Almost every love line on Harry’s house is probably about Olivia to some extent, but the two most obvious odes to the don’t worry darling the director appears on “Cinema” and “Late Night Talking.” “I just think you’re cool / I love your cinema” sings Harry – you guessed it – “Cinema”. And on “Late Night Talking”, he laments “It’s only been a few days and I miss you / And nothing really goes to plan / You stub your foot or break your camera / I’ll do anything I can to help you through.”

But he doesn’t just stick to cinematic references – Harry’s ‘Cinema’ isn’t afraid of an R rating: ‘If you get wet for me, I guess you’re all mine’, he sings before adding, and “I bring pop to the movies, you pop when we get intimate.” And there, it is not finished! “Little Freak” includes a tribute to “a wet dream just hanging out” and “a tracksuit and a ponytail, you hide the body all that yoga has given you.” But “Keep Driving” is our horny winner, with the line “Cocaine, boob side, choke it with a view of the sea.” Phew – between the drugs, the fried rice and all the wetness, this man is having wild sex.

Fans around the world are still mourning Harry’s relationship with Olivia, but maybe it’s time to accept that our guy is overjoyed and happy as a horny little clam. Maybe it’s time for us to suck it up, put “Cinema” on loop, and channel our best Nicole Kidman: heartbreak feels pretty good on an album like this.

But Harry’s house is not just horny in the traditional sense. At a time that’s been a huge part of Harry Styles lore, the singer told a story in a 2015 Apple Music interview for One Direction. Made in the morning on how his original and rejected take on the self-penned song “Olivia” included an energetic trumpet blast. “Great mix, but still missing the trumpets,” he joked to producer Julian Bunetta.

Well, Harry finally got his trumpets. “Music for a Sushi Restaurant” and “Daydreaming” make thrilling use of the kind of blazing horns one would expect to hear on an Earth, Wind & Fire track. Who’s laughing now, Julian Bunetta?

Harry’s house.

Although many have assumed that Harry’s house is a reference to Joni Mitchell’s 1975 songs “Harry’s House/Centerpiece”, Harry told Zane Lowe that the album was inspired by his time in Japan, where he discovered Japanese musician Haruomi Hosono and decided to make an album inspired by the artist’s 1973 album Hosono House. And despite the title, Harry’s house was influenced by Harry’s travels around the world. “As It Was” is about Harry’s time in Los Angeles and England at the height of the pandemic, when he finally had the chance to “sit down and make space for himself”. As he told Lowe, those months in Los Angeles and England were “the longest time I’ve been anywhere in 10-11 years.” Other songs were crafted while Harry was on a solo road trip after a holiday in Italy, and that oceanside energy regularly infects the entire album with summery vibes and carefree refrains.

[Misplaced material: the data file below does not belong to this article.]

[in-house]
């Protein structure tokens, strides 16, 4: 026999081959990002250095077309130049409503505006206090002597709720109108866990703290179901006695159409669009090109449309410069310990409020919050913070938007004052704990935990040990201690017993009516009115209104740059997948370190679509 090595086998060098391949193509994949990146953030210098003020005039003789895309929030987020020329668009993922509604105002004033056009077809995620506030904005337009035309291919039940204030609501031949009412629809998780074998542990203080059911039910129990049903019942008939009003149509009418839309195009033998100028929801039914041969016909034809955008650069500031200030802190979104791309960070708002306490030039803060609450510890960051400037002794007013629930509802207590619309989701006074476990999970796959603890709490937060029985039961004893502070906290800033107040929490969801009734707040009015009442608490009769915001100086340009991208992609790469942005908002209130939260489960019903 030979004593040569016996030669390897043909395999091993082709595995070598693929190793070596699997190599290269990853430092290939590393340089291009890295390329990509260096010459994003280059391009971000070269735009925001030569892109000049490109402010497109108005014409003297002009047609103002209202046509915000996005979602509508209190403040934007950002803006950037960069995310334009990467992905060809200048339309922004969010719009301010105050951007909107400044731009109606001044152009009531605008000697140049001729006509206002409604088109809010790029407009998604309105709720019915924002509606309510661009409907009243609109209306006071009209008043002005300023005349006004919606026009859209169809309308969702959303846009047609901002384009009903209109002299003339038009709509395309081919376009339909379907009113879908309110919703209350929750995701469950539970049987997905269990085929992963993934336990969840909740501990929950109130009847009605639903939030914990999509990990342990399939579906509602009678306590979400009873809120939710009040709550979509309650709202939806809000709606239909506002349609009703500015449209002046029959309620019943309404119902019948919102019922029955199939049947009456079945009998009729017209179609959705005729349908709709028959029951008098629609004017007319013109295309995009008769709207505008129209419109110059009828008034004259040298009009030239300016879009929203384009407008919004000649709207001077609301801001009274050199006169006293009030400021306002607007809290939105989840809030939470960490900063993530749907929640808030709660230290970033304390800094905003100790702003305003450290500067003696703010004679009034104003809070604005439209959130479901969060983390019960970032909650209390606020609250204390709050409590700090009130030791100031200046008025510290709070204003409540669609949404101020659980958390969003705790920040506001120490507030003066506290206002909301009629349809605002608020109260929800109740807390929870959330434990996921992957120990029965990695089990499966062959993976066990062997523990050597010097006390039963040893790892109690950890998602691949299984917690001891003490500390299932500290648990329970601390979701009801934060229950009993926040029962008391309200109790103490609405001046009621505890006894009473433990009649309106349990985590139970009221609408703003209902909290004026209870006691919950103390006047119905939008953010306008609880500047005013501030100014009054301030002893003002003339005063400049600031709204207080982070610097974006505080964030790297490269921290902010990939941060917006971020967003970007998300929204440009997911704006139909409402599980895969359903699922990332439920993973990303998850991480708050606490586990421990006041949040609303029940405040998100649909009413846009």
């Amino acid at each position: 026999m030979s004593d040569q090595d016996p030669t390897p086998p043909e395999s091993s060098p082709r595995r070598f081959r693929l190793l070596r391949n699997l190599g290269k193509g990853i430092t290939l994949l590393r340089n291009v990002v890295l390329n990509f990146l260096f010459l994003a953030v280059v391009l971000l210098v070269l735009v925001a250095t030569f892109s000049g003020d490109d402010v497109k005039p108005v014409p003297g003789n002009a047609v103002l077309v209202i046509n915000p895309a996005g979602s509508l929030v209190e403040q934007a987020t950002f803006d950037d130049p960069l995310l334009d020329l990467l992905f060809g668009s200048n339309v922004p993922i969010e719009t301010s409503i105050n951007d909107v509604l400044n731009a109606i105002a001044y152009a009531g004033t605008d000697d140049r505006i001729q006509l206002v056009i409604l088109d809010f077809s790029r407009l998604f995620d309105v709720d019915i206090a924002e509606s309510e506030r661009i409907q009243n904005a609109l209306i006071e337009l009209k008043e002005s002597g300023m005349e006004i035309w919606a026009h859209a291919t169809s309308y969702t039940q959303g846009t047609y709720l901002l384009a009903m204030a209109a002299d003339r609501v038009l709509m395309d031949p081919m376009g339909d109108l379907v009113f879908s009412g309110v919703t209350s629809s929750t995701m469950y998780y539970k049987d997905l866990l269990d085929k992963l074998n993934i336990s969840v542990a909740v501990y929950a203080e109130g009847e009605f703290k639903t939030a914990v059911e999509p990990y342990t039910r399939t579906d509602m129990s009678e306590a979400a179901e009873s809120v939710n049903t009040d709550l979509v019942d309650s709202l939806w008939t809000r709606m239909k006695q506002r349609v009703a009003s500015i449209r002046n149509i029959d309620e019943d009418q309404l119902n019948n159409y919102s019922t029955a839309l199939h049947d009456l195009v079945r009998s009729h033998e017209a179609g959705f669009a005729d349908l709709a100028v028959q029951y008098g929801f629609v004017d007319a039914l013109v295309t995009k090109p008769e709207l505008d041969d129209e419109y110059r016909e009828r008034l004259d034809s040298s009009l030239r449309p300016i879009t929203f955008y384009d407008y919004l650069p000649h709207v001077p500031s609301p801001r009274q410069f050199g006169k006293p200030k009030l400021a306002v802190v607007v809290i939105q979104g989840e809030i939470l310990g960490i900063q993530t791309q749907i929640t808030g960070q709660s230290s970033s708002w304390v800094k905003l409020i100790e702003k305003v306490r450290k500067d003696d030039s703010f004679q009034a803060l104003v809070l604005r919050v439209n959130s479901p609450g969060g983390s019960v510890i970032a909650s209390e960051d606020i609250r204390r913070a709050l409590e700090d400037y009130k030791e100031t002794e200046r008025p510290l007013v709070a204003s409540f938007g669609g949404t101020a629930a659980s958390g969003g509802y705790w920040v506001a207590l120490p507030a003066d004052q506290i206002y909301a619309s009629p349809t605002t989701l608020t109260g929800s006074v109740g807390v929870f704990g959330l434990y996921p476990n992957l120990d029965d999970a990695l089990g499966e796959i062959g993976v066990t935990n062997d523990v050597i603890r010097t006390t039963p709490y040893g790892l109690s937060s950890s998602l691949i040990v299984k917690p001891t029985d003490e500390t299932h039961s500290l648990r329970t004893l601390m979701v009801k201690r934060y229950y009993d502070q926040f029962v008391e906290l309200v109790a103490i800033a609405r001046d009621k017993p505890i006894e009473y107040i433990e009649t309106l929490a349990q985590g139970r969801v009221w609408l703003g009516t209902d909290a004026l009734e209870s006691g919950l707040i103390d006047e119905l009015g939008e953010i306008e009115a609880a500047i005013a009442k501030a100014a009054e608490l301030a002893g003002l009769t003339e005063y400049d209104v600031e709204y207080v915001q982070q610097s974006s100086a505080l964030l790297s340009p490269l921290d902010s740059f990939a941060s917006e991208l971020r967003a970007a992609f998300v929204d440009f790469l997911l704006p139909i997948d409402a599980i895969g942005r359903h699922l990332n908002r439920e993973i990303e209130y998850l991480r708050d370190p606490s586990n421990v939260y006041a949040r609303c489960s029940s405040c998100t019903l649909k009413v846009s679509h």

And “Love of My Life”, as Harry said to Lowe (in a accent which steadily and tragically loses its North English inflection) came from his longtime desire to write a song about “home and England”. “It’s not what I wanted, to leave you behind / I don’t know where you’ll land when you fly / But baby, you were the love of my life.” Of course, the song could also be about Olivia, as some have theorized, but the lyrics better fit the musings of a nostalgic rock star.

Ultimately, Harry’s house is an airy and easy collection of summer songs, best listened to wherever the sun is shining and the vibes are right. Walking in the park, driving to the beach, or maybe just coming home, at the end of a long day, it doesn’t matter. As Harry Styles proves on Harry’s househome is where the headphones are.